This weekend, I had the privilege of attending Edmonton’s second annual Change of Clothes event!
Change of Clothes is all about promoting ethical, sustainable, and responsible fashion – about changing the way we think about clothes and making ethical, sustainable, and responsible fashion the norm instead the destructive fast fashion culture. Change of Clothes was bustling with all kinds of activities including a repair-a-thon, an upcycling station…
There was also a nice opportunity to chat about secondhand shopping during a “Conversation Cafe” with yours truly!
It was wonderful to chat with people like Helen from the Repair-a-thon, Elsbeth who lent a hard-to-fit tall-woman perspective to the discussion on secondhand shopping, Funmi from FO Photography who captured some great shots of the event, Stephanie the Program Coordinator from the Bissel Centre who had a lovely Irish accent and made me long to go to Dublin to thrift, I mean visit relatives, and Nadine Riopel…
Really though, the star of the show was little Penelope, the sweet daughter of organizer Claire Theaker-Brown.
I can already tell Penelope will be a force to be reckoned, just like her mom! Claire is the genius behind Flatter:Me Belts and co-creator of Change of Clothes. I think it’s rare to have someone so genuinely kind be so gently powerful in encouraging positive change, but that’s what Claire does.
We had a great conversation but didn’t get to all the questions, so I thought I would tackle some of them here!
Thrifting changed my life. It is one of the best examples of how a blessing came out of difficult circumstances, and is something I think of all the time to remind me to have hope, always.
Who benefits most from thrifting?
Thrifting is the win-win-win of the fashion industry. The consumer gets great prices on great pieces in any style or size, the store – profit and non-profit alike – supports the community, and the industry sees reuse and recycling in action.
What are your favourite places to thrift?
There are lots of online secondhand sellers nowadays, but I am fulfilled by thrift shops in my community or my travels. I couldn’t name a favourite – I like all my babies equally! I will however recommend that you shop big thrift and little thrift rather than sticking only to the big chain stores. The little community shops have much to offer and often have a bigger community impact.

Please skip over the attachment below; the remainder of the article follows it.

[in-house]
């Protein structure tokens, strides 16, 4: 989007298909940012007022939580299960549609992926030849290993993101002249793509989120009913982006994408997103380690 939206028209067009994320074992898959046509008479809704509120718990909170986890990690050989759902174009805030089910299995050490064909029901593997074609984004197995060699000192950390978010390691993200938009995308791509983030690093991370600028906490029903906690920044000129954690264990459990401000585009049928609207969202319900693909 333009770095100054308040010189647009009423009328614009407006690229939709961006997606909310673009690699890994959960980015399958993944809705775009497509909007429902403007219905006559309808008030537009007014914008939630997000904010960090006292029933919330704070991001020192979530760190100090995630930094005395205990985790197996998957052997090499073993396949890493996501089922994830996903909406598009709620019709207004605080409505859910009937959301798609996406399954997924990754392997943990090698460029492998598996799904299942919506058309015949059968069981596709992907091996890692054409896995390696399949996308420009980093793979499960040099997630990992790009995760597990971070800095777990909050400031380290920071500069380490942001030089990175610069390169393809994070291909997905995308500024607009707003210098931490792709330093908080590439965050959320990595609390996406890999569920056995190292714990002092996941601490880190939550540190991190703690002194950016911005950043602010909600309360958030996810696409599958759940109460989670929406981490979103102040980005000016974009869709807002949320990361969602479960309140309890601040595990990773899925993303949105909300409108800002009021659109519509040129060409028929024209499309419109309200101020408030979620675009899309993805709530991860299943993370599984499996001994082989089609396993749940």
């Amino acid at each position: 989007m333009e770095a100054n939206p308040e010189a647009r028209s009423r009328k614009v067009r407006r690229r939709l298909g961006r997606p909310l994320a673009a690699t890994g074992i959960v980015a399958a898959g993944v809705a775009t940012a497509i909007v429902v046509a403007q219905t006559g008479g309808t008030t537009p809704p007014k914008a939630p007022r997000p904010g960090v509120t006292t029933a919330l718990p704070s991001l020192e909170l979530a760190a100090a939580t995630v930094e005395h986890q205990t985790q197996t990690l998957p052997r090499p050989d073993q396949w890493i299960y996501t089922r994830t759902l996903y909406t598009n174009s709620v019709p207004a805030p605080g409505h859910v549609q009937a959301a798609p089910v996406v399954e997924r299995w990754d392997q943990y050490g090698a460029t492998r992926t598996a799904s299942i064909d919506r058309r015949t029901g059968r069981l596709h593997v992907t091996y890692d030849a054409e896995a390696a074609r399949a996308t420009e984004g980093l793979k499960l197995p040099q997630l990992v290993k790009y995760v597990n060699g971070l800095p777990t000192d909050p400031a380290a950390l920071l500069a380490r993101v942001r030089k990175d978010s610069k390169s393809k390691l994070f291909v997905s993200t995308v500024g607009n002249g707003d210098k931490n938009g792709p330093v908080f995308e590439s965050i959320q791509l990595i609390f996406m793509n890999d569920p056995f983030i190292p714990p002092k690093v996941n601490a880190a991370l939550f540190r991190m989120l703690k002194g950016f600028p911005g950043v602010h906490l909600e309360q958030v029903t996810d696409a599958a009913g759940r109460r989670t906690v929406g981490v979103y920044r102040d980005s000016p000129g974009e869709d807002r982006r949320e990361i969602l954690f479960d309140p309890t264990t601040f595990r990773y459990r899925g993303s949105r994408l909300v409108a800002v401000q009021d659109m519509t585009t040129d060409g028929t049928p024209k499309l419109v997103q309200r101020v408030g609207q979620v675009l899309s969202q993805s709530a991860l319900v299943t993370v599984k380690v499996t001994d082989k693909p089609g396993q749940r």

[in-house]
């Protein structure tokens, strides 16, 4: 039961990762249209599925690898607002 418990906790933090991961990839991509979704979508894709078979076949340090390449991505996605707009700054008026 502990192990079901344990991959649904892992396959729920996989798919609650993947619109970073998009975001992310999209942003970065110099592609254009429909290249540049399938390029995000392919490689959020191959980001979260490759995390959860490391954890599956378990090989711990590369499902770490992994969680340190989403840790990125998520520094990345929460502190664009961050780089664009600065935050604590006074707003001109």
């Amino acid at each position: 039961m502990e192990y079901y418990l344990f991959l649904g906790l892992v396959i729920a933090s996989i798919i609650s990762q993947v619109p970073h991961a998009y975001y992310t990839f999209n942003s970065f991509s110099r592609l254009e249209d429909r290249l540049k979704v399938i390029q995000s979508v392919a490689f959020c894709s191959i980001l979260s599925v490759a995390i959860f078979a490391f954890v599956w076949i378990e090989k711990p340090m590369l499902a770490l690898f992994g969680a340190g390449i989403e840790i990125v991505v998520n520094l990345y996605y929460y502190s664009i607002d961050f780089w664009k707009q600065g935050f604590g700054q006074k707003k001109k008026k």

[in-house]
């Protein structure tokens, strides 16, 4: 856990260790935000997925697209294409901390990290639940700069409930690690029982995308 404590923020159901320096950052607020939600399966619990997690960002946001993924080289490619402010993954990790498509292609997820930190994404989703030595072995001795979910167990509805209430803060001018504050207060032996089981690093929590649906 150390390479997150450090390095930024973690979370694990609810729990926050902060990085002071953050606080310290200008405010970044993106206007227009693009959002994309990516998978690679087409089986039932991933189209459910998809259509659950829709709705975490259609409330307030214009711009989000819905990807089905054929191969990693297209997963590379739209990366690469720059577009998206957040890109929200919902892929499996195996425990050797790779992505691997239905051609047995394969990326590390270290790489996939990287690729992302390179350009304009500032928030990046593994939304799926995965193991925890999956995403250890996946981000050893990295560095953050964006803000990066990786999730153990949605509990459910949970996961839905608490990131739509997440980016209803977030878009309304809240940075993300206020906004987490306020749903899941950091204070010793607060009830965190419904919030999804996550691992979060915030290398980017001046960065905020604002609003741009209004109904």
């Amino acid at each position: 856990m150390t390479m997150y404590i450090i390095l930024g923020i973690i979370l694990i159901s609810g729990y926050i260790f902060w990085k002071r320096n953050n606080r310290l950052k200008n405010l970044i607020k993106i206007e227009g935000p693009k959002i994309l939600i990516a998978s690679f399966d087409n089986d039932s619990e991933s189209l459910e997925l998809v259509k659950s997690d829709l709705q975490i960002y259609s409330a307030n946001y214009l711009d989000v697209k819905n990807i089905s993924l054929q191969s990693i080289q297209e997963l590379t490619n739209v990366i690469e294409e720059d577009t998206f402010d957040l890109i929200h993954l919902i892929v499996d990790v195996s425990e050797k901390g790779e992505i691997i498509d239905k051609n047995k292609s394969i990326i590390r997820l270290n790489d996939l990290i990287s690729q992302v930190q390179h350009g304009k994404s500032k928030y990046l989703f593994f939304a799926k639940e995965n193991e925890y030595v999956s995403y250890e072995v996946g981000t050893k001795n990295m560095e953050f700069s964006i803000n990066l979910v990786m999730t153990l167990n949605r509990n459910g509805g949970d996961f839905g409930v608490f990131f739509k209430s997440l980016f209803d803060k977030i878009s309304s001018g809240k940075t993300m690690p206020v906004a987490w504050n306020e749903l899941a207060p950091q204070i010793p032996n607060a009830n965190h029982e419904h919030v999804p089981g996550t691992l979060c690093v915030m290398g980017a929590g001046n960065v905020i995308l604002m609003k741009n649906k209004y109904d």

What is the best treasure you have found while thrifting?
I have so many, it’s hard to choose. I brought a few Hall of Fame pieces to share – my Cole Haan bag, my Salvator Ferragamo shoes and my vintage Christian Dior suit. We chatted a bit about labels and I should clarify that labels themselves are not the most important thing in thrifting. You should not thrift only for the “amazing score.” However, knowing your brands informs your shopping decisions, just as it would in regular retail.
Do you shop consignment?
Do you buy fast fashion?
I buy pieces from fast fashion brands but only secondhand. I recently had a good chat with Nadine about this very topic.
How often do you buy jeans? How often do you wash them?
Pants are the worst, period. #afraidofpants However, sometimes you need pants and you should definitely thrift them! In my experience, whether shopping regular retail or secondhand, I have to try on 763 pairs of pants in order to find 2 that work for me. So take a coffee and purse-cookies and be prepared to focus on pants alone for one thrift-trip.
We had a good convo about washing garments. Helen assured us that most people use way too much soap and Claire had us all running out to buy soap nuts which are apparently very effective and better for the environment than traditional laundry detergent. We also discussed washing garments LESS often and drying them outdoors when possible. All these little steps amount to big change if enough people do them!
Do you know how to mend your own clothes? Have you ever repaired your own clothes? Have you ever made your own clothes?
No, no and no BUT I have a wonderful husband and mother-in-law who are good at mending and make clothes for my children. I do love thrifting handmade pieces!
Do you think Albertans are becoming more conscious about where their clothes are made?
I think people are becoming more locally minded and interested in supporting small businesses but many people purport to shop “frugally”, then include secondhand sources and the sale racks or discount stores in that. If it’s not secondhand, homemade, made in North America or from a reliable ethical/sustainable label, chances are it’s fast fashion. Some clothing may in fact be more expensive in a thrift store than a factory outlet. We must think beyond the bottom line and ask, #whomademyclothes!
And for the last question…
What is the first small step that you’re going to take after today to be more conscious about the clothes that you’re going to buy?
Edmonton blogger Bitchin Housewife said recently: “It’s just a day without noticing any changes, until a year has past and everything has changed.” Every little change towards sustainability matters! I am not perfect, baby-whispering-thrift-enthusiast though I may be… but perfection is not the goal. One step at a time is the goal.
What step can YOU take today to change how you think and what you do about YOUR clothes?